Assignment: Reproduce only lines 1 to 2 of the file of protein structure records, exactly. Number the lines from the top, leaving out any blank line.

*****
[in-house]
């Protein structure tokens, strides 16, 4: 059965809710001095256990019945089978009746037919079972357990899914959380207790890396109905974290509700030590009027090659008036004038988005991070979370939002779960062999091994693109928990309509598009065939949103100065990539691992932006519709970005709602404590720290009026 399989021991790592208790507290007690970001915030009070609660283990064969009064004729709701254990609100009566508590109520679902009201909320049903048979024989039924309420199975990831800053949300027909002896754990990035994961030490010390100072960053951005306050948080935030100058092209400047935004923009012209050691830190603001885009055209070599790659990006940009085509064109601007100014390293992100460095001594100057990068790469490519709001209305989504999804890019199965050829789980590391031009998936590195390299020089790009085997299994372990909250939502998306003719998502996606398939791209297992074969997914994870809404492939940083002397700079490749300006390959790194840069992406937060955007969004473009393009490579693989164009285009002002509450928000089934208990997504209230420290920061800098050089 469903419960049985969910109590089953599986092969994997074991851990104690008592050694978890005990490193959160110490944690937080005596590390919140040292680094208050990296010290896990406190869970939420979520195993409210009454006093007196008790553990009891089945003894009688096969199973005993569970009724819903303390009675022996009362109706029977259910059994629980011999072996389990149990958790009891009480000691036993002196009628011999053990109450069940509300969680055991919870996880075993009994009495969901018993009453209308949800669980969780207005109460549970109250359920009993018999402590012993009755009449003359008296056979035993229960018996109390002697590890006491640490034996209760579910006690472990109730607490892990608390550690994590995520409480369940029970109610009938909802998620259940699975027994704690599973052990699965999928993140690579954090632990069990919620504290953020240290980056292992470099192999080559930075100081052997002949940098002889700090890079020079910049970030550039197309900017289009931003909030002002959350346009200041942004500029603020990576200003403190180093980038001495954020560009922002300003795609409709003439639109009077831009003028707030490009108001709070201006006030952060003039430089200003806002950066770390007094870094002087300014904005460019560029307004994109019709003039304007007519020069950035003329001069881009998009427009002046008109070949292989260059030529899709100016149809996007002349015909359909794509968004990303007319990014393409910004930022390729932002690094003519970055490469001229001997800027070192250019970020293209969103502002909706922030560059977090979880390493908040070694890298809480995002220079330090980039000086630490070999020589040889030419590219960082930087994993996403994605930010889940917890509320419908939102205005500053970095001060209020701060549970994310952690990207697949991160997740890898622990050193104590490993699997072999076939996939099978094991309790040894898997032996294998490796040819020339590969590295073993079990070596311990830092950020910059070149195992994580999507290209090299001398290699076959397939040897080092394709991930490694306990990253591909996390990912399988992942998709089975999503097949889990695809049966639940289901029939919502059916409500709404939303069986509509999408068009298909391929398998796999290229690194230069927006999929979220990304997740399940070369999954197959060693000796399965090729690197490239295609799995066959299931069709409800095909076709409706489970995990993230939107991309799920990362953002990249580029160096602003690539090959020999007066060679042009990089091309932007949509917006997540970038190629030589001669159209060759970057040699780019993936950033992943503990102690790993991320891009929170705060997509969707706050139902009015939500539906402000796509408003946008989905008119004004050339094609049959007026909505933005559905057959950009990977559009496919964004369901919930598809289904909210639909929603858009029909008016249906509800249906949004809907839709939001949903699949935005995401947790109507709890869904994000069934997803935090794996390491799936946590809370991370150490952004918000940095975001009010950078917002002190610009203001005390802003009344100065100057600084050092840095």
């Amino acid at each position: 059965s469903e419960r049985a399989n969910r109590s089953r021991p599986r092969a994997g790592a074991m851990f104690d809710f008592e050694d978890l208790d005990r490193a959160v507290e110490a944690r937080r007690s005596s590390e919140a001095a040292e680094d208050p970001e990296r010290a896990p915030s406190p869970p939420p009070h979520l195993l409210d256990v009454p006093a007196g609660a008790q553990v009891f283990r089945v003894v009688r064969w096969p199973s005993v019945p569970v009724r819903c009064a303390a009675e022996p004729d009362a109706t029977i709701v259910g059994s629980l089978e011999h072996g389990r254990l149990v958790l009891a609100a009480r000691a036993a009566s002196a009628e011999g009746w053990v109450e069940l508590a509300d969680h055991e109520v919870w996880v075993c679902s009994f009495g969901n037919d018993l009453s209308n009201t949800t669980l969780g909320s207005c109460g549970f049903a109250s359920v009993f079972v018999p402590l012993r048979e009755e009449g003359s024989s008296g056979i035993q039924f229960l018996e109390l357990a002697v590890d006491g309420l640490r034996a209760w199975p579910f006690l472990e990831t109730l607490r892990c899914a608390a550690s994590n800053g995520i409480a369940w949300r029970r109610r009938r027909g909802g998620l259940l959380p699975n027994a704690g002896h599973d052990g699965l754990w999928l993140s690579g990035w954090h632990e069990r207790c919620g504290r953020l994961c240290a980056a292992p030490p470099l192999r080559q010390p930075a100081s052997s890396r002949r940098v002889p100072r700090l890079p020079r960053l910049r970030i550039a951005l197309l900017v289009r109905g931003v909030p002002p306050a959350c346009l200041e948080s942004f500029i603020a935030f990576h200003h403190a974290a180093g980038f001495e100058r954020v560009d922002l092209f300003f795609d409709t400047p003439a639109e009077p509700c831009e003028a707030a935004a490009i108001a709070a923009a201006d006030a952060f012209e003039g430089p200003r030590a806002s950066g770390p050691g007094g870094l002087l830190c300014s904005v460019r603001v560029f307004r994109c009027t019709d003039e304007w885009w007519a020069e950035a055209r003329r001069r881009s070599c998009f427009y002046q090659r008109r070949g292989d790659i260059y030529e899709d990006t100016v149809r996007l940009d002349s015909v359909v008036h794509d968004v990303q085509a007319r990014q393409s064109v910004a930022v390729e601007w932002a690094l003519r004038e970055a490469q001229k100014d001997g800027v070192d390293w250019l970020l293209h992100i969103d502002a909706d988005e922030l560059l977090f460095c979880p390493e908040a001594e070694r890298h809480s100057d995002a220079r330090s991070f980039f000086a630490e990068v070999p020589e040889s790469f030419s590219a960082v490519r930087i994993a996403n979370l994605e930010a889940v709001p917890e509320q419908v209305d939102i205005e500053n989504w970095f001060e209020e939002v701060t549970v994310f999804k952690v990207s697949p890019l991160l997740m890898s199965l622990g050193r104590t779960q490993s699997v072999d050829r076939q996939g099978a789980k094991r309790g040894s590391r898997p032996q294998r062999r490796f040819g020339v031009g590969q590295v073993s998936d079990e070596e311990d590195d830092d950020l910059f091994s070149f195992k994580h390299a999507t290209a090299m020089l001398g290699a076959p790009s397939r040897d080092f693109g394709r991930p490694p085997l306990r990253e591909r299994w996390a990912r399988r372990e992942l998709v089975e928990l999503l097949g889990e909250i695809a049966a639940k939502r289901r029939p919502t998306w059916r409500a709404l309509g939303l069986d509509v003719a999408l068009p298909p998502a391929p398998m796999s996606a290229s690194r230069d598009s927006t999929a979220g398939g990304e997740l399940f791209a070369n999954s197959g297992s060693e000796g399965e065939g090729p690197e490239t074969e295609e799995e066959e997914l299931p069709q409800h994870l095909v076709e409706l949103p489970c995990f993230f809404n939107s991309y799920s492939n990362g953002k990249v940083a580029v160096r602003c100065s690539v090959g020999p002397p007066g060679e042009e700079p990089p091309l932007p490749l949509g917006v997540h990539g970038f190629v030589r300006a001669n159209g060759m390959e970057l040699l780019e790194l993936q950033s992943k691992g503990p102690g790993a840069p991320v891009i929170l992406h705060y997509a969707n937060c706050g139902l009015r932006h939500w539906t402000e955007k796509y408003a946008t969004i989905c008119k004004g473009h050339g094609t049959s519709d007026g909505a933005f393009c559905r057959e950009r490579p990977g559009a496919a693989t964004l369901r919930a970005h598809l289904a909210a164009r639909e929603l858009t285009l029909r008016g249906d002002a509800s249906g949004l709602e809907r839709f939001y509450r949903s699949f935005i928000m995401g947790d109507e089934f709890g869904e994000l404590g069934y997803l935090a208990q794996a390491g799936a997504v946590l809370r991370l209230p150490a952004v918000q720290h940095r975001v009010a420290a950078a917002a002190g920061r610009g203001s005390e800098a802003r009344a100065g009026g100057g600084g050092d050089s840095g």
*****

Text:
[in-house]
């Protein structure tokens, strides 16, 4: 059965809710001095256990019945089978009746037919079972357990899914959380207790890396109905974290509700030590009027090659008036004038988005991070979370939002779960062999091994693109928990309509598009065939949103100065990539691992932006519709970005709602404590720290009026 399989021991790592208790507290007690970001915030009070609660283990064969009064004729709701254990609100009566508590109520679902009201909320049903048979024989039924309420199975990831800053949300027909002896754990990035994961030490010390100072960053951005306050948080935030100058092209400047935004923009012209050691830190603001885009055209070599790659990006940009085509064109601007100014390293992100460095001594100057990068790469490519709001209305989504999804890019199965050829789980590391031009998936590195390299020089790009085997299994372990909250939502998306003719998502996606398939791209297992074969997914994870809404492939940083002397700079490749300006390959790194840069992406937060955007969004473009393009490579693989164009285009002002509450928000089934208990997504209230420290920061800098050089 469903419960049985969910109590089953599986092969994997074991851990104690008592050694978890005990490193959160110490944690937080005596590390919140040292680094208050990296010290896990406190869970939420979520195993409210009454006093007196008790553990009891089945003894009688096969199973005993569970009724819903303390009675022996009362109706029977259910059994629980011999072996389990149990958790009891009480000691036993002196009628011999053990109450069940509300969680055991919870996880075993009994009495969901018993009453209308949800669980969780207005109460549970109250359920009993018999402590012993009755009449003359008296056979035993229960018996109390002697590890006491640490034996209760579910006690472990109730607490892990608390550690994590995520409480369940029970109610009938909802998620259940699975027994704690599973052990699965999928993140690579954090632990069990919620504290953020240290980056292992470099192999080559930075100081052997002949940098002889700090890079020079910049970030550039197309900017289009931003909030002002959350346009200041942004500029603020990576200003403190180093980038001495954020560009922002300003795609409709003439639109009077831009003028707030490009108001709070201006006030952060003039430089200003806002950066770390007094870094002087300014904005460019560029307004994109019709003039304007007519020069950035003329001069881009998009427009002046008109070949292989260059030529899709100016149809996007002349015909359909794509968004990303007319990014393409910004930022390729932002690094003519970055490469001229001997800027070192250019970020293209969103502002909706922030560059977090979880390493908040070694890298809480995002220079330090980039000086630490070999020589040889030419590219960082930087994993996403994605930010889940917890509320419908939102205005500053970095001060209020701060549970994310952690990207697949991160997740890898622990050193104590490993699997072999076939996939099978094991309790040894898997032996294998490796040819020339590969590295073993079990070596311990830092950020910059070149195992994580999507290209090299001398290699076959397939040897080092394709991930490694306990990253591909996390990912399988992942998709089975999503097949889990695809049966639940289901029939919502059916409500709404939303069986509509999408068009298909391929398998796999290229690194230069927006999929979220990304997740399940070369999954197959060693000796399965090729690197490239295609799995066959299931069709409800095909076709409706489970995990993230939107991309799920990362953002990249580029160096602003690539090959020999007066060679042009990089091309932007949509917006997540970038190629030589001669159209060759970057040699780019993936950033992943503990102690790993991320891009929170705060997509969707706050139902009015939500539906402000796509408003946008989905008119004004050339094609049959007026909505933005559905057959950009990977559009496919964004369901919930598809289904909210639909929603858009029909008016249906509800249906949004809907839709939001949903699949935005995401947790109507709890869904994000069934997803935090794996390491799936946590809370991370150490952004918000940095975001009010950078917002002190610009203001005390802003009344100065100057600084050092840095």